The Music Center last week presented “The Nutcracker” for the first time in five years. The two-act ballet premiered in Russia in 1892, but, as we all know, it ended up becoming a holiday obsession here in the U.S. instead. (Read Jennifer Fisher’s excellent book “Nutcracker Nation” to find out how that happened.)
Rachel Moore, Music Center President and CEO, brought in Miami City Ballet for six performances, Dec. 7 to 10, and the center became an underwriter for Miami’s production, which premiered in L.A. and has new sets and costumes designed by Isabel and Ruben Toledo, plus video projections by Wendall Harrington. (A spokeswoman said the Music Center would not release information about the dollar amount of the commission.) To further engage the local community, children from the Colburn School and Gabriella Foundation’s Everybody Dance! Program performed with Miami’s dancers, and the Los Angeles Children’s Chorus sang during the Snow Scene. That’s an arrangement similar to the one that American Ballet Theatre has with its affiliated school at the Segerstrom Center in Orange County. The Joffrey Ballet of Chicago was the last company to perform “The Nutcracker” at the Dorothy Chandler Pavilion.
I was going to post a review of this new production —but then I ended up arriving very late to the theater. I didn’t make it until about half-way through the party scene, so I’ll have wait until next year, when it returns.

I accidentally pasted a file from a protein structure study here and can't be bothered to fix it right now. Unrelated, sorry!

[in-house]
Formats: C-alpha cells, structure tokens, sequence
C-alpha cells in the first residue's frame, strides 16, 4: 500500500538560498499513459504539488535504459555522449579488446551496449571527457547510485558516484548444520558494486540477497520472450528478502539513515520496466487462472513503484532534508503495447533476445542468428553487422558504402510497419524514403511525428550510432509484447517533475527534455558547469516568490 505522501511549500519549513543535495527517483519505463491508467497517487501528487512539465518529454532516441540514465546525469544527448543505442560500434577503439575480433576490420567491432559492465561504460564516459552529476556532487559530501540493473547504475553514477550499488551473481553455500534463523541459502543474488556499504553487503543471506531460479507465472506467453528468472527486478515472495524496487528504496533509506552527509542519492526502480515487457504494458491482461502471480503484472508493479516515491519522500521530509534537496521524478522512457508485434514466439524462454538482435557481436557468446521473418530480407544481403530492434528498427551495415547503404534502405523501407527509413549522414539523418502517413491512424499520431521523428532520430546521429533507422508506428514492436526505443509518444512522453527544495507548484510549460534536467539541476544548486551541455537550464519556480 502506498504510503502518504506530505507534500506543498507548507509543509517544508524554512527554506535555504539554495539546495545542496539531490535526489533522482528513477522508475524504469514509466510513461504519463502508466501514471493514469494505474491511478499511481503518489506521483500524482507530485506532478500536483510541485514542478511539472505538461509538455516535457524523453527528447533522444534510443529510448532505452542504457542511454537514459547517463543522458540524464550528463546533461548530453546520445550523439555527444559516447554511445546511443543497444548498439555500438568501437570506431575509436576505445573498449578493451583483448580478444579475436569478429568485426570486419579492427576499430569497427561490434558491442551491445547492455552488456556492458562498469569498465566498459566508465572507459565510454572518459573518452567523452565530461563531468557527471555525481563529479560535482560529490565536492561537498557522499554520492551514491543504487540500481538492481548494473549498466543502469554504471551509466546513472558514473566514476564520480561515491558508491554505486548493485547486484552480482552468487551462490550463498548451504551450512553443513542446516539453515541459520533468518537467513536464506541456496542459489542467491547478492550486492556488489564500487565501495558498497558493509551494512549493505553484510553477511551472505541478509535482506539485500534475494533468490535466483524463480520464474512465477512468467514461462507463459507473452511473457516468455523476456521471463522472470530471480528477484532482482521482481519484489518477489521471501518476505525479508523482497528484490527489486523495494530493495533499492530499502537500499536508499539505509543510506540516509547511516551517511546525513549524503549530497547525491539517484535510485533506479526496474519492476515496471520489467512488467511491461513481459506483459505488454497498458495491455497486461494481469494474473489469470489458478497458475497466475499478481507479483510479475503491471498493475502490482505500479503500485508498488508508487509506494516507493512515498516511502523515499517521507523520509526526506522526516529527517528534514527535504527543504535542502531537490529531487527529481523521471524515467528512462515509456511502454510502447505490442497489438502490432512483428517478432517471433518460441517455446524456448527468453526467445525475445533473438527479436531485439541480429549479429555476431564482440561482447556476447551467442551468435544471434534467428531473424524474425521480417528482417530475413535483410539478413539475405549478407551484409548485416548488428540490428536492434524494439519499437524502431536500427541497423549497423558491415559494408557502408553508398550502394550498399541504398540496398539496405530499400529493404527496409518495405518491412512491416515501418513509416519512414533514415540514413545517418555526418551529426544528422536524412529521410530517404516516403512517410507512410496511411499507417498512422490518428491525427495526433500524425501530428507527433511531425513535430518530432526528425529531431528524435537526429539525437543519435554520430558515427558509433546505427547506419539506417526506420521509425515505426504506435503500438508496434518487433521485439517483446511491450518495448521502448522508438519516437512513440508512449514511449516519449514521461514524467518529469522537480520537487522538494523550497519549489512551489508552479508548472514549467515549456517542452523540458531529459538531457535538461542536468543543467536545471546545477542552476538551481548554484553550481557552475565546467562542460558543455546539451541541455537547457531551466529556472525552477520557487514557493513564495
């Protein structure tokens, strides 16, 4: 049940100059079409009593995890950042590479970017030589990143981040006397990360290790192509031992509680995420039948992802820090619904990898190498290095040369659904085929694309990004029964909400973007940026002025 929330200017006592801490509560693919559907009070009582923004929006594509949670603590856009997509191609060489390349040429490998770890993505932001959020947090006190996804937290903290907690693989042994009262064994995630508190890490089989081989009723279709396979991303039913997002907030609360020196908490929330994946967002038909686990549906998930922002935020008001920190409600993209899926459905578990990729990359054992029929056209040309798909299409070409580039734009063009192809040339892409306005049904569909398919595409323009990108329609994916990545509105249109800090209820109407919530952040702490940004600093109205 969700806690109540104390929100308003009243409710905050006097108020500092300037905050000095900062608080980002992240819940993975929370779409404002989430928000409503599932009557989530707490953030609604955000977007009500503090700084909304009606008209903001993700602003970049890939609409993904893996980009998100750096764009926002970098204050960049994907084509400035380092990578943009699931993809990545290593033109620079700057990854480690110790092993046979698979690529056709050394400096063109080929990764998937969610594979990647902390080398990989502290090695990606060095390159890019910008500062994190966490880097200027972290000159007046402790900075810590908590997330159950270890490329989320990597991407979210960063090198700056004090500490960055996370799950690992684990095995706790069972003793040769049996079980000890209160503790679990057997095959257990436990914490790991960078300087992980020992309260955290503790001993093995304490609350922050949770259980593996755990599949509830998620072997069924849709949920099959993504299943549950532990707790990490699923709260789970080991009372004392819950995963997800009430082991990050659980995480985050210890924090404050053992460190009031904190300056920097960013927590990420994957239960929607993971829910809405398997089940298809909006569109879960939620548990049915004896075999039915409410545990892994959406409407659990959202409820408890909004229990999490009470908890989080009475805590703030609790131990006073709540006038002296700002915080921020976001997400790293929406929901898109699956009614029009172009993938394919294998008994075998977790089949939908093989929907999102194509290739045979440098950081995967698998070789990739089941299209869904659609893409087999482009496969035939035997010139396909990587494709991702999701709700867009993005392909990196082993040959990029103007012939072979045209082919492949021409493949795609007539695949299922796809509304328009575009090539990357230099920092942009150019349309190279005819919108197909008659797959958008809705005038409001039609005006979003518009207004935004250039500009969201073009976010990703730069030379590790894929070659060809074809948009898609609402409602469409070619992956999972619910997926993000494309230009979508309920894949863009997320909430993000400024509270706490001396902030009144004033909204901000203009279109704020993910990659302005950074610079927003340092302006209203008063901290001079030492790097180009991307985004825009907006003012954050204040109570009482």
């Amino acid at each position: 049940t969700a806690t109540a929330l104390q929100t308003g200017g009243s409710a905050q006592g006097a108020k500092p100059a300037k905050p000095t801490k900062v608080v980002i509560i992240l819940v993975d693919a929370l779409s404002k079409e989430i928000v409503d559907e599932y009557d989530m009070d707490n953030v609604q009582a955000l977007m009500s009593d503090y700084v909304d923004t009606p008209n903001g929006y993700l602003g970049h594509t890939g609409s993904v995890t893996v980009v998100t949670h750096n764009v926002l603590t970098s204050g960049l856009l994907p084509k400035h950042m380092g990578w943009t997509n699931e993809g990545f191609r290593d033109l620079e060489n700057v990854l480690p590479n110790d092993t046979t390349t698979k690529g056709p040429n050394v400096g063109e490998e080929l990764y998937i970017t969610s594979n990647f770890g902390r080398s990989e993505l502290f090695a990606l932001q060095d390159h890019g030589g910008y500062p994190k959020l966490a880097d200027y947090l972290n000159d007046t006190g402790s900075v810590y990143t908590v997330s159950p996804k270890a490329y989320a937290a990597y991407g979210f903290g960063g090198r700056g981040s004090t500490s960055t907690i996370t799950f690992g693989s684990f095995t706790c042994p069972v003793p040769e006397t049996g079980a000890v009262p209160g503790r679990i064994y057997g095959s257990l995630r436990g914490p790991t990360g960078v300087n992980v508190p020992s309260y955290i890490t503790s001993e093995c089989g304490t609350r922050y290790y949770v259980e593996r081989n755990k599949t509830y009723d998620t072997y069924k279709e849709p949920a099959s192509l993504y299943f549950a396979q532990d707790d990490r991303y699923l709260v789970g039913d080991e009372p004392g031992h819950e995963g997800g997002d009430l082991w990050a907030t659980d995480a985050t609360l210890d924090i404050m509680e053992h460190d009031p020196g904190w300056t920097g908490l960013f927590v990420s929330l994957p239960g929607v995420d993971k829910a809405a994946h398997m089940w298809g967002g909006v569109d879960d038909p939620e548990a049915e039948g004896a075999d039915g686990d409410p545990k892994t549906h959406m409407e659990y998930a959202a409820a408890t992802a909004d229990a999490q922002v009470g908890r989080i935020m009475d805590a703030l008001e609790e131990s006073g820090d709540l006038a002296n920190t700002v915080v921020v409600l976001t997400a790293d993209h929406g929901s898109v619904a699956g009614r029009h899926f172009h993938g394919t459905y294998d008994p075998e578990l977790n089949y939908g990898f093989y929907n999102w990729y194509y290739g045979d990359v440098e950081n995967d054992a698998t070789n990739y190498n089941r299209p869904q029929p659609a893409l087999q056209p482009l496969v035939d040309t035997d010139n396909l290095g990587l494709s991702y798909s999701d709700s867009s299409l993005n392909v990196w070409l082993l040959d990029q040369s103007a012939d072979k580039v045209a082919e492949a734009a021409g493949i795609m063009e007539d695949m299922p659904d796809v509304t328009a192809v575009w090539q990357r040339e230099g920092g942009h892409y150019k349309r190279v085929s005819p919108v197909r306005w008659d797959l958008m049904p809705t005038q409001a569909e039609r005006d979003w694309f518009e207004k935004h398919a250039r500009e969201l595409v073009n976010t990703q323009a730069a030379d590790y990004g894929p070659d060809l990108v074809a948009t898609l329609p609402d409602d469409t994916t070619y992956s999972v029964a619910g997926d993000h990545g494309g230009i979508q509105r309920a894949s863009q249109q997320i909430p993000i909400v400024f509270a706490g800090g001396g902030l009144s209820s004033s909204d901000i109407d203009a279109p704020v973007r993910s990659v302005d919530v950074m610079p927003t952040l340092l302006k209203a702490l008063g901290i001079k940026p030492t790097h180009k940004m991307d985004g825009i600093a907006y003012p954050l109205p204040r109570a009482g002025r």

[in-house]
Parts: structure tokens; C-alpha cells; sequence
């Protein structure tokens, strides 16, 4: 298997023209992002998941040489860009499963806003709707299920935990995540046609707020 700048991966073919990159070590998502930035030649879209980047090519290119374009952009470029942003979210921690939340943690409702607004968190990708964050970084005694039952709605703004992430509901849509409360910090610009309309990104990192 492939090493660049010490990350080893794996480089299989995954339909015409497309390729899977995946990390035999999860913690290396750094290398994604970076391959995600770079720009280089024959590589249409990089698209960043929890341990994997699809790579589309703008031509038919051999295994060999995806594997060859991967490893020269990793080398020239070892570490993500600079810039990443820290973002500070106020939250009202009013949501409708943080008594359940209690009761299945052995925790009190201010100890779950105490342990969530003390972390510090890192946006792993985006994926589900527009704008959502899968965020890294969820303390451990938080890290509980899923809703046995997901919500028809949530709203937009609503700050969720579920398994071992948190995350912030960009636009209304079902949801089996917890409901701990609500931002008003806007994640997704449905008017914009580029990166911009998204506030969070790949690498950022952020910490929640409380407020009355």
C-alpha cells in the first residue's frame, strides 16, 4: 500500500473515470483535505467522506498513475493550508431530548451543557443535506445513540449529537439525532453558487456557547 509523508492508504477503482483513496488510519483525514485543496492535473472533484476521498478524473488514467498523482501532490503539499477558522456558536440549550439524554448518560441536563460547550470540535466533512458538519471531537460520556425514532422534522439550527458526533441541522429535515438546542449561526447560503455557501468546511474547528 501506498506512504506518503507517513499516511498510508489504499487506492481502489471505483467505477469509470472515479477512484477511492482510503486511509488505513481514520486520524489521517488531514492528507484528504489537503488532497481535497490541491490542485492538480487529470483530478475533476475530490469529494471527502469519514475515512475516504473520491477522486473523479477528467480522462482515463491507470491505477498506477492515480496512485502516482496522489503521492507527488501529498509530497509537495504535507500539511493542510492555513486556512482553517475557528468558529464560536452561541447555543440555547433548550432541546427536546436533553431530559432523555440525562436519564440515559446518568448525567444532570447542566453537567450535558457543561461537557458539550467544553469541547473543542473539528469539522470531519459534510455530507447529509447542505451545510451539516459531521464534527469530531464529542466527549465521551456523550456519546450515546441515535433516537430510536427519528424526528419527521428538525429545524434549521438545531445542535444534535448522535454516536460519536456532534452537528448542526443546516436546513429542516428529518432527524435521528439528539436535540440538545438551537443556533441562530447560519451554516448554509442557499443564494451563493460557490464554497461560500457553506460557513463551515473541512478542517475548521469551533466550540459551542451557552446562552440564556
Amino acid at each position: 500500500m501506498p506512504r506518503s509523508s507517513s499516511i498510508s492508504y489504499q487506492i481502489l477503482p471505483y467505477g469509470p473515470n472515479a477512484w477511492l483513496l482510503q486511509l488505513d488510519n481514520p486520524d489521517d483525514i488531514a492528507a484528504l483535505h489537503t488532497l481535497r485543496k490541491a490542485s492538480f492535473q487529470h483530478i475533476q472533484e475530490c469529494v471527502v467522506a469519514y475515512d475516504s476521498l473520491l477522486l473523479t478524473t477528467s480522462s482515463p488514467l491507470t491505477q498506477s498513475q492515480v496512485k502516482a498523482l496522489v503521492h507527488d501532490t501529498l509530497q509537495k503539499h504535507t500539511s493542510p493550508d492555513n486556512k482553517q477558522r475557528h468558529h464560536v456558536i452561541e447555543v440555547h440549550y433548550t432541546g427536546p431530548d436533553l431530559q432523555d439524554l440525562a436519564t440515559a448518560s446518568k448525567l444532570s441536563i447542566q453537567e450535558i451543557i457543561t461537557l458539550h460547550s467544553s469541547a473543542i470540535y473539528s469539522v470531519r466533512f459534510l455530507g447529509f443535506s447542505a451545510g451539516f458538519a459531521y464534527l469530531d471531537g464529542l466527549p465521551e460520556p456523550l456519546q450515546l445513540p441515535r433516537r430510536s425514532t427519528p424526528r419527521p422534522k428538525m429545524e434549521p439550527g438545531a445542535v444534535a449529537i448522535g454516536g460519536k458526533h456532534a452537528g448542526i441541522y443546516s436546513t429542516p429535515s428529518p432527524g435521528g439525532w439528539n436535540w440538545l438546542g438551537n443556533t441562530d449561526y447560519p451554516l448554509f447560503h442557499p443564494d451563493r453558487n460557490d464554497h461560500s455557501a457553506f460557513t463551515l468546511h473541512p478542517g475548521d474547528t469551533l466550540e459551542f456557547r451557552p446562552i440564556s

But it had been a few years since I saw last Balanchine’s “Nutcracker” and I was struck again by some of its singular characteristics that really rub me the wrong way. A few examples: Balanchine added other music by Tchaikovsky at the conclusion of the party scene, so when Marie (aka Clara) comes downstairs to search for the toy, there’s a startling break from the familiar score. I dislike that the Sugar Plum Fairy performs her solo—which belongs in the grand pas deux—at the start of the second act, and the Cavalier’s solo is done away with altogether. I miss the Russian-themed dance, which Balanchine turned into the Candy Cane variation with hoops. And lastly, at the final show Sunday late afternoon, the tolling of midnight was completely excised. What happened?
I don’t mean to spout blasphemy, but I’m just not sure his production deserves the definitive status it has received. My theory is that whichever “Nutcracker” ballet affected you most as a child, that’s the one that becomes the version by which you judge all others. My first “Nutcracker” experience was with Los Angeles’ Pacific Ballet Theatre, a production that director Andrei Tremaine adapted from his years with the Ballet Russe de Monte Carlo. It was a landmark event in my life, recalled now through the haze of decades and rose-colored memory. Such memory-making will be going on this whole month. Go out and enjoy it.